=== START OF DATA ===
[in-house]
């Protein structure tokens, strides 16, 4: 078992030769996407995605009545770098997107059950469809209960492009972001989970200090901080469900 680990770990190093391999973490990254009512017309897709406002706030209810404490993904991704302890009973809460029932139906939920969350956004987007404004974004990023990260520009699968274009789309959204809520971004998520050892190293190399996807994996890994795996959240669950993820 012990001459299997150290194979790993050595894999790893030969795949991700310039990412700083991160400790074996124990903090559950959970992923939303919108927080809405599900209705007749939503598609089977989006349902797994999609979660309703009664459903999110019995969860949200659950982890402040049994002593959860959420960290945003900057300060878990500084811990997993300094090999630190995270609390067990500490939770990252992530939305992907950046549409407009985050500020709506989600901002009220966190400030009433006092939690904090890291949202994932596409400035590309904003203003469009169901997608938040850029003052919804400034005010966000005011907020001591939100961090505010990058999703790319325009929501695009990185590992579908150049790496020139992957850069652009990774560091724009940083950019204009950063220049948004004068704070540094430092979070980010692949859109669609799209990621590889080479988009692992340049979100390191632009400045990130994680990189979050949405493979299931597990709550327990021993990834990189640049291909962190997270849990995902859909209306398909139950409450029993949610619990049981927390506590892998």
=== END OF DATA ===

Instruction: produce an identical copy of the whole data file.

[in-house]
């Protein structure tokens, strides 16, 4: 078992030769996407995605009545770098997107059950469809209960492009972001989970200090901080469900 680990770990190093391999973490990254009512017309897709406002706030209810404490993904991704302890009973809460029932139906939920969350956004987007404004974004990023990260520009699968274009789309959204809520971004998520050892190293190399996807994996890994795996959240669950993820 012990001459299997150290194979790993050595894999790893030969795949991700310039990412700083991160400790074996124990903090559950959970992923939303919108927080809405599900209705007749939503598609089977989006349902797994999609979660309703009664459903999110019995969860949200659950982890402040049994002593959860959420960290945003900057300060878990500084811990997993300094090999630190995270609390067990500490939770990252992530939305992907950046549409407009985050500020709506989600901002009220966190400030009433006092939690904090890291949202994932596409400035590309904003203003469009169901997608938040850029003052919804400034005010966000005011907020001591939100961090505010990058999703790319325009929501695009990185590992579908150049790496020139992957850069652009990774560091724009940083950019204009950063220049948004004068704070540094430092979070980010692949859109669609799209990621590889080479988009692992340049979100390191632009400045990130994680990189979050949405493979299931597990709550327990021993990834990189640049291909962190997270849990995902859909209306398909139950409450029993949610619990049981927390506590892998």